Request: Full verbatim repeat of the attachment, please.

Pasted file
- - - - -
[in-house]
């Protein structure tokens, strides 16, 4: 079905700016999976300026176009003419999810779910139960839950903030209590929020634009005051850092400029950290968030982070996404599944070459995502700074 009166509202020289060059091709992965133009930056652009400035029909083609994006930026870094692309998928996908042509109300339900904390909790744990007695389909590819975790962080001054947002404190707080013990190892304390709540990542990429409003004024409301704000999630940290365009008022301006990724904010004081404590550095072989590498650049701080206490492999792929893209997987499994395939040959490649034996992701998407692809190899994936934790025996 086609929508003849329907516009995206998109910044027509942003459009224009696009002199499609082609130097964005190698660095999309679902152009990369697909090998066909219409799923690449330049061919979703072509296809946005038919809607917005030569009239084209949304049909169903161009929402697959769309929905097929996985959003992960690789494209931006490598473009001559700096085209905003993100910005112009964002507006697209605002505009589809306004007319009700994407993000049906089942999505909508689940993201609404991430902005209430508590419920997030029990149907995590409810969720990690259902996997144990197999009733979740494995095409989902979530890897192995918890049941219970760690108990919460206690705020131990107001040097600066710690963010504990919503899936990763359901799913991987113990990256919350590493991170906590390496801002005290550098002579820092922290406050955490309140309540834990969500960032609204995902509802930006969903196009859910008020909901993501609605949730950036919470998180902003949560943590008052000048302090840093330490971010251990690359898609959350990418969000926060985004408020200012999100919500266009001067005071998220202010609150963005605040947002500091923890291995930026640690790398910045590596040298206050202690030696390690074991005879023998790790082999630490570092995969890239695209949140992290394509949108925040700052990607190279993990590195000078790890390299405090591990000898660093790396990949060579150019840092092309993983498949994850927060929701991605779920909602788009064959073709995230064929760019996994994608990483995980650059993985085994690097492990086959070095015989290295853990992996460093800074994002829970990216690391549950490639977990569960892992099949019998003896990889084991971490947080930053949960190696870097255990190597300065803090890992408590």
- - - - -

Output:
[in-house]
């Protein structure tokens, strides 16, 4: 079905700016999976300026176009003419999810779910139960839950903030209590929020634009005051850092400029950290968030982070996404599944070459995502700074 009166509202020289060059091709992965133009930056652009400035029909083609994006930026870094692309998928996908042509109300339900904390909790744990007695389909590819975790962080001054947002404190707080013990190892304390709540990542990429409003004024409301704000999630940290365009008022301006990724904010004081404590550095072989590498650049701080206490492999792929893209997987499994395939040959490649034996992701998407692809190899994936934790025996 086609929508003849329907516009995206998109910044027509942003459009224009696009002199499609082609130097964005190698660095999309679902152009990369697909090998066909219409799923690449330049061919979703072509296809946005038919809607917005030569009239084209949304049909169903161009929402697959769309929905097929996985959003992960690789494209931006490598473009001559700096085209905003993100910005112009964002507006697209605002505009589809306004007319009700994407993000049906089942999505909508689940993201609404991430902005209430508590419920997030029990149907995590409810969720990690259902996997144990197999009733979740494995095409989902979530890897192995918890049941219970760690108990919460206690705020131990107001040097600066710690963010504990919503899936990763359901799913991987113990990256919350590493991170906590390496801002005290550098002579820092922290406050955490309140309540834990969500960032609204995902509802930006969903196009859910008020909901993501609605949730950036919470998180902003949560943590008052000048302090840093330490971010251990690359898609959350990418969000926060985004408020200012999100919500266009001067005071998220202010609150963005605040947002500091923890291995930026640690790398910045590596040298206050202690030696390690074991005879023998790790082999630490570092995969890239695209949140992290394509949108925040700052990607190279993990590195000078790890390299405090591990000898660093790396990949060579150019840092092309993983498949994850927060929701991605779920909602788009064959073709995230064929760019996994994608990483995980650059993985085994690097492990086959070095015989290295853990992996460093800074994002829970990216690391549950490639977990569960892992099949019998003896990889084991971490947080930053949960190696870097255990190597300065803090890992408590």